Hewins reinterpreted the metamorphic orthopyroxene-rich groups B2 and B3 as having some melt-rock textures and assigned them to a new igneous group B4, reassigning the previous members of group 4 to A4. However, this reinterpretation has left groups B2 and B3 unrepresented. More recently, Hewins established a group C2 to accommodate the granular texture and very low plagioclase content (0–5%) of certain paired Antarctic orthopyroxinitic mesosiderites. However, the subsequent identification of igneous clasts in these mesosiderites led to their reassignment to group B4. For a more in-depth treatment, see R. Hewins, Meteoritics, vol. 23 (1988).

Wang and Hsu (2019) used Pb–Pb chronometry to date 53 merrillite crystals associated with FeNi-metal in the Youxi mesosiderite. Based on the low REE abundances in the Youxi merrillite compared to that in eucrites, they contend that it was formed by oxidation of P in metal during the metal–silicate mixing event rather than during magmatic activity. They derived an age of 3.950 (±0.080) b.y. which they consider represents the timing of merrillite development during the mesosiderite-forming event. An equally plausible timing for the metal–silicate mixing event was ascertained by Haba et al. (2019) using high-precision U–Pb dating of zircons in several mesosiderites. Based on these results they contend that the metal–silicate mixing event occurred 4.52539 (±0.00085) b.y. ago. They propose a scenario in which a hit-and-run collision disrupted the northern hemisphere of Vesta leading to ejecta debris reaccreting to the opposite, southern hemisphere (see schematic diagram below). The deeply buried mesosiderite meteorites were ejected into Earth-crossing orbits by later impacts.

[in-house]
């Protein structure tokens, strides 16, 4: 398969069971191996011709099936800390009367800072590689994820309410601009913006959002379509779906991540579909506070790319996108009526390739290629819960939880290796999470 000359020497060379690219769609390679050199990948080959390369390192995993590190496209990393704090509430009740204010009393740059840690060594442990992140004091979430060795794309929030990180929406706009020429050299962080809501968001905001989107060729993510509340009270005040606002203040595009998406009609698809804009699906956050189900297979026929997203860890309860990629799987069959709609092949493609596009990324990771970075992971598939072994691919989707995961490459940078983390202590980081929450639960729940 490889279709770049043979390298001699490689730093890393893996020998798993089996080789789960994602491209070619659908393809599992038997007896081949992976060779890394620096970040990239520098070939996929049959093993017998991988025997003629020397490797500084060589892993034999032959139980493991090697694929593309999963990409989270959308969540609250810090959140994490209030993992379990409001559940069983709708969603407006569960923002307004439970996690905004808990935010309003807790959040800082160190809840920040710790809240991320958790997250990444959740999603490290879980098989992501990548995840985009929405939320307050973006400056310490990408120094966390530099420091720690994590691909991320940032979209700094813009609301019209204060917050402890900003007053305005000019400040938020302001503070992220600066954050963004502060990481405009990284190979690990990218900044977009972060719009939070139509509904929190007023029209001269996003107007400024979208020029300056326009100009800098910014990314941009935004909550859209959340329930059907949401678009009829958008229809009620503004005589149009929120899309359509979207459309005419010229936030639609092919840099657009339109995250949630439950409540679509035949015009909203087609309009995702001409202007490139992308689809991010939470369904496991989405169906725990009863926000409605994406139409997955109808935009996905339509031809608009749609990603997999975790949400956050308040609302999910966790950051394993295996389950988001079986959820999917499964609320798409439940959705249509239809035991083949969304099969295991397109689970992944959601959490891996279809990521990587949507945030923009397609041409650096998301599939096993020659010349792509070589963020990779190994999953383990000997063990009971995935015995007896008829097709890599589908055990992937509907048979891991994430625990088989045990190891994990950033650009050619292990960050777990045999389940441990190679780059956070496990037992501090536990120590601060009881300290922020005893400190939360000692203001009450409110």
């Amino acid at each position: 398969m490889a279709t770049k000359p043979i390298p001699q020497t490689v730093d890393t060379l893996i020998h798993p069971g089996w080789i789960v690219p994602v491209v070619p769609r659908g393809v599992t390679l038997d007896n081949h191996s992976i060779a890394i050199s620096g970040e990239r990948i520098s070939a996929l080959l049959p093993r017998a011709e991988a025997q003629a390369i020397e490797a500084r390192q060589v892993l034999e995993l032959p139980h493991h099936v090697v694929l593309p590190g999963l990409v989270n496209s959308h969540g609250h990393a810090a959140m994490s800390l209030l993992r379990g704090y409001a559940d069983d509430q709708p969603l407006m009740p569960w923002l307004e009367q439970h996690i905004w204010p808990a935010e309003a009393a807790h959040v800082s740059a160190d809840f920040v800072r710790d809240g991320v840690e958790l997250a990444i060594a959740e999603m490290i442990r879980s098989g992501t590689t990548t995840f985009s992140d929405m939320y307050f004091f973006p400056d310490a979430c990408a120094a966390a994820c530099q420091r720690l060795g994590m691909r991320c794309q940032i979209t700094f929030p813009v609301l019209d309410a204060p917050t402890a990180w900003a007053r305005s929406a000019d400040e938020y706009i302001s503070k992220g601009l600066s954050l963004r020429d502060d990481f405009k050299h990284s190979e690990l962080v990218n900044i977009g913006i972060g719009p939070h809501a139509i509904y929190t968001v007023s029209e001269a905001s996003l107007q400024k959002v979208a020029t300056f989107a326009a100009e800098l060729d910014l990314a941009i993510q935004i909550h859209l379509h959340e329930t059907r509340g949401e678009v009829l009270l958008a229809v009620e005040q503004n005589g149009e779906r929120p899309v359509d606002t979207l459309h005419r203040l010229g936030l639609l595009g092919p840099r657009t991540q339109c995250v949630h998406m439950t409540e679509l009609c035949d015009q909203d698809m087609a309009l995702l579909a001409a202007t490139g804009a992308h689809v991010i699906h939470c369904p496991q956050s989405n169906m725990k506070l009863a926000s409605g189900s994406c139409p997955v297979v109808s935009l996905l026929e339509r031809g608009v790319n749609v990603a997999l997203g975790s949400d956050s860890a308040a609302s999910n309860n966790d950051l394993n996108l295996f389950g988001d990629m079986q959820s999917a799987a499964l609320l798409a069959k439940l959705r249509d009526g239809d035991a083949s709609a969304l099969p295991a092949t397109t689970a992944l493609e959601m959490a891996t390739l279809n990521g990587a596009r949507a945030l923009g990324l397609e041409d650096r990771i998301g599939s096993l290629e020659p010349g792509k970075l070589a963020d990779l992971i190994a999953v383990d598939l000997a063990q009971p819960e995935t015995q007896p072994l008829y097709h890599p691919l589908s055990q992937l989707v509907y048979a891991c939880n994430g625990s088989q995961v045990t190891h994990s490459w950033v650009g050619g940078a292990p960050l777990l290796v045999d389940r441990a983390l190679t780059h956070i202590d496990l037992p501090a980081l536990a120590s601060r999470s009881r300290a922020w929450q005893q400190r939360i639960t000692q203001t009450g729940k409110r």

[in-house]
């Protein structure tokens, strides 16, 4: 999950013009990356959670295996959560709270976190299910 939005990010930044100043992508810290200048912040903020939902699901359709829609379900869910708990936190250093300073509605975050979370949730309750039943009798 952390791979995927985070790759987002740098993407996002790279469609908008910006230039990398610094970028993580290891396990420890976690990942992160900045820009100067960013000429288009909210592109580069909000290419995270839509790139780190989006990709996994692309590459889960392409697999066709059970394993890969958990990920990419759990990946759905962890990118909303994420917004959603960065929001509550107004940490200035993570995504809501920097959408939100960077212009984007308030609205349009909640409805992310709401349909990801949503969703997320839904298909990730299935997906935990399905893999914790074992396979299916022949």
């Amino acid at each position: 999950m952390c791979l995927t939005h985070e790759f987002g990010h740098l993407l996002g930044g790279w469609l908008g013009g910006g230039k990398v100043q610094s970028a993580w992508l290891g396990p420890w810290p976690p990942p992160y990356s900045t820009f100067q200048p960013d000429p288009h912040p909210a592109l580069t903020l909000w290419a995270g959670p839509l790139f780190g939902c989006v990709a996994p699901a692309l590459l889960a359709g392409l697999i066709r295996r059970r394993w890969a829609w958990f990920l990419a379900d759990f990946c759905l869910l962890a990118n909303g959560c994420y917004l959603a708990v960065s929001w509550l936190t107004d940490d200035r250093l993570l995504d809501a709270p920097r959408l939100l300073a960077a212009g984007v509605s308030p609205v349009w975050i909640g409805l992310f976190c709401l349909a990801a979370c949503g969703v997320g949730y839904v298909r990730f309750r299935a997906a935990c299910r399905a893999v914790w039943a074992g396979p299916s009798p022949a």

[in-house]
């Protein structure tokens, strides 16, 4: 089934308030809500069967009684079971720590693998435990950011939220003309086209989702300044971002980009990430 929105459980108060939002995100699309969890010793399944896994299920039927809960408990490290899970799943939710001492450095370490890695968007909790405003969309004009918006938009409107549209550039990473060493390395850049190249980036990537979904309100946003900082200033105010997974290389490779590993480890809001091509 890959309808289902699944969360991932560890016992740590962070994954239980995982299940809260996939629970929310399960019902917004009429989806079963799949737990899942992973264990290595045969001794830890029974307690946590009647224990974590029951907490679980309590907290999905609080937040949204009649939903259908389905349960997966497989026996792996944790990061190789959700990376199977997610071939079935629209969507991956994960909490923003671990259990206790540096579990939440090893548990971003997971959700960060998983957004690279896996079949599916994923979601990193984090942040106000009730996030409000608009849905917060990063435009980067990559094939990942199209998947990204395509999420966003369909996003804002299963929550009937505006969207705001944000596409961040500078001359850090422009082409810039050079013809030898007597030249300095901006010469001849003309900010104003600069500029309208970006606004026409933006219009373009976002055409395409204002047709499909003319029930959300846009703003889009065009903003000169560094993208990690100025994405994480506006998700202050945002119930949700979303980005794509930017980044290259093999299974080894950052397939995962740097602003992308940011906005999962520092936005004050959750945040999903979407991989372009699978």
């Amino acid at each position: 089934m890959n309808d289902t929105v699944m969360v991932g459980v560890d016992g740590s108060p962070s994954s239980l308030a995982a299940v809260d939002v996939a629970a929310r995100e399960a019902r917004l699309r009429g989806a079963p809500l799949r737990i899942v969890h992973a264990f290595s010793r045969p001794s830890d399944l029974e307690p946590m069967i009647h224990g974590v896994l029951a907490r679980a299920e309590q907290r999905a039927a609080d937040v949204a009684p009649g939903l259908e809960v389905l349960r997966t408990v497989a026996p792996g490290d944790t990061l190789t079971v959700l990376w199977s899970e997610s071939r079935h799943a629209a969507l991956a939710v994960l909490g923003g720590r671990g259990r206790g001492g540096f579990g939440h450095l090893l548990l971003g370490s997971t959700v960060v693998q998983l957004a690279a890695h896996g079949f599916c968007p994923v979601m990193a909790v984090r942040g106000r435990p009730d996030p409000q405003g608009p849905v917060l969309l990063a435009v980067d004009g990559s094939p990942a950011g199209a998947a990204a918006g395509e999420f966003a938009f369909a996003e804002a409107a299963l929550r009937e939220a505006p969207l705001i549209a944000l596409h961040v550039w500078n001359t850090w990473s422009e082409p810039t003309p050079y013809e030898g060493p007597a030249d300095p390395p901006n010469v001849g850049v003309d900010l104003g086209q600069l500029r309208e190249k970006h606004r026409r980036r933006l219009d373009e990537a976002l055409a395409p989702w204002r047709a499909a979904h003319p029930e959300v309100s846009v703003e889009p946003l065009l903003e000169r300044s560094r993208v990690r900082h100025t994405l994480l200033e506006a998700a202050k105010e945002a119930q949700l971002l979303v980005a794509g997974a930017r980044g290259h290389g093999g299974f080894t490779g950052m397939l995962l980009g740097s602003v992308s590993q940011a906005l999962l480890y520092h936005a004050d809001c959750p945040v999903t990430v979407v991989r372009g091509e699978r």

Schematic Illustration of Mesosiderite Formation
crust (yellow); mantle (blue); core (red); collisional debris (green)
standby for mesosiderite formation scenario diagram
Diagram credit: Haba et al., Nature Geoscience, vol. 12, #2, p. 512, (2019)
'Mesosiderite formation on asteroid 4 Vesta by a hit-and-run collision'
(https://doi.org/10.1038/s41561-019-0377-8)

Although more than 250 mesosiderites are listed in the Meteoritical Bulletin Database, most have not been subjected to in-depth analyses in order to establish a specific geochemical group and metamorphic type. Notably, NWA 12860 is the second mesosiderite to be classified as group C3 after NWA 12566 (2,900 g) was approved in April 2019. The main masses of NWA 12860 are curated at the Pisgah Astronomical Research Institute in North Carolina. The photo of NWA 12860 shown above is a 3.18 g slice. The top photo below shows one of the larger fragments of NWA 12860, while the bottom photo shows an excellent petrographic thin section micrograph; both are presented courtesy of Anthony Love.

NWA 12860 105.64 g Fragment
standby for nwa 12860 main mass photo
click on photo for a magnified view

Thin Section Overview Photo in Plain Light
standby for nwa 12860 photomicrograph
click on photo for a magnified view

Photos courtesy of Anthony Love—Appalachian State University, Dept. of Geological and Environmental Sciences